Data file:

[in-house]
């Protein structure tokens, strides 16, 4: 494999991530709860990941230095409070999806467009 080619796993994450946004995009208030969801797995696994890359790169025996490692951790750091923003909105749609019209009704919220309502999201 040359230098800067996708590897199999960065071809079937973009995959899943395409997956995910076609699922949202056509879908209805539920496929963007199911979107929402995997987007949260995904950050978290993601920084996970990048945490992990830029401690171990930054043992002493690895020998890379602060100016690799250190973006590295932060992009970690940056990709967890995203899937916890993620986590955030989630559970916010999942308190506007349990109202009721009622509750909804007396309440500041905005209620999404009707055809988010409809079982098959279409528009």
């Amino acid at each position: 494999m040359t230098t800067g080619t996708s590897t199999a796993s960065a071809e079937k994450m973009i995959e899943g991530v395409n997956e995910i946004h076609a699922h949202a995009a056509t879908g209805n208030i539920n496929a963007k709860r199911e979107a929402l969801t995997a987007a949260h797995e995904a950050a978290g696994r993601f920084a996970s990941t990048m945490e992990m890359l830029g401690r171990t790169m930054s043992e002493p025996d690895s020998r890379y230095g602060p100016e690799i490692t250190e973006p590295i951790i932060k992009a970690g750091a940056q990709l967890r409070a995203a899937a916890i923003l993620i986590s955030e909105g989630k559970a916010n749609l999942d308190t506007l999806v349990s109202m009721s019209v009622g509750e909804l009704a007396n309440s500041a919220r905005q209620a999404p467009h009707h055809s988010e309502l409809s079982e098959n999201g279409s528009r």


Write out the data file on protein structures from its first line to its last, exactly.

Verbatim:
[in-house]
């Protein structure tokens, strides 16, 4: 494999991530709860990941230095409070999806467009 080619796993994450946004995009208030969801797995696994890359790169025996490692951790750091923003909105749609019209009704919220309502999201 040359230098800067996708590897199999960065071809079937973009995959899943395409997956995910076609699922949202056509879908209805539920496929963007199911979107929402995997987007949260995904950050978290993601920084996970990048945490992990830029401690171990930054043992002493690895020998890379602060100016690799250190973006590295932060992009970690940056990709967890995203899937916890993620986590955030989630559970916010999942308190506007349990109202009721009622509750909804007396309440500041905005209620999404009707055809988010409809079982098959279409528009």
């Amino acid at each position: 494999m040359t230098t800067g080619t996708s590897t199999a796993s960065a071809e079937k994450m973009i995959e899943g991530v395409n997956e995910i946004h076609a699922h949202a995009a056509t879908g209805n208030i539920n496929a963007k709860r199911e979107a929402l969801t995997a987007a949260h797995e995904a950050a978290g696994r993601f920084a996970s990941t990048m945490e992990m890359l830029g401690r171990t790169m930054s043992e002493p025996d690895s020998r890379y230095g602060p100016e690799i490692t250190e973006p590295i951790i932060k992009a970690g750091a940056q990709l967890r409070a995203a899937a916890i923003l993620i986590s955030e909105g989630k559970a916010n749609l999942d308190t506007l999806v349990s109202m009721s019209v009622g509750e909804l009704a007396n309440s500041a919220r905005q209620a999404p467009h009707h055809s988010e309502l409809s079982e098959n999201g279409s528009r």